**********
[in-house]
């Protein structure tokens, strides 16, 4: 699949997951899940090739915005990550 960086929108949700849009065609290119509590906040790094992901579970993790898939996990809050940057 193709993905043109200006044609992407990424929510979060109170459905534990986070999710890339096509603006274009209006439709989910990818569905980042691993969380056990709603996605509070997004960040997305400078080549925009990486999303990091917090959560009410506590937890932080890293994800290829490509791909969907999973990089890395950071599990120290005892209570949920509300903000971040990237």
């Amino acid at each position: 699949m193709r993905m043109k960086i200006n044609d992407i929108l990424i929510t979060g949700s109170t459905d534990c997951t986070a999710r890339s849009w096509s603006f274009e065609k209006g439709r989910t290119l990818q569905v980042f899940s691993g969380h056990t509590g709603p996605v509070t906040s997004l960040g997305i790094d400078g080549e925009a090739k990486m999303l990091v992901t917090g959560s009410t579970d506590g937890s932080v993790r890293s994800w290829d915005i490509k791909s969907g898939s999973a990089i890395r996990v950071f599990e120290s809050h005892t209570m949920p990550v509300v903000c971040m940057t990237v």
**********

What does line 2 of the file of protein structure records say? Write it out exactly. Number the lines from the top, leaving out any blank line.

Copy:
């Protein structure tokens, strides 16, 4: 699949997951899940090739915005990550 960086929108949700849009065609290119509590906040790094992901579970993790898939996990809050940057 193709993905043109200006044609992407990424929510979060109170459905534990986070999710890339096509603006274009209006439709989910990818569905980042691993969380056990709603996605509070997004960040997305400078080549925009990486999303990091917090959560009410506590937890932080890293994800290829490509791909969907999973990089890395950071599990120290005892209570949920509300903000971040990237």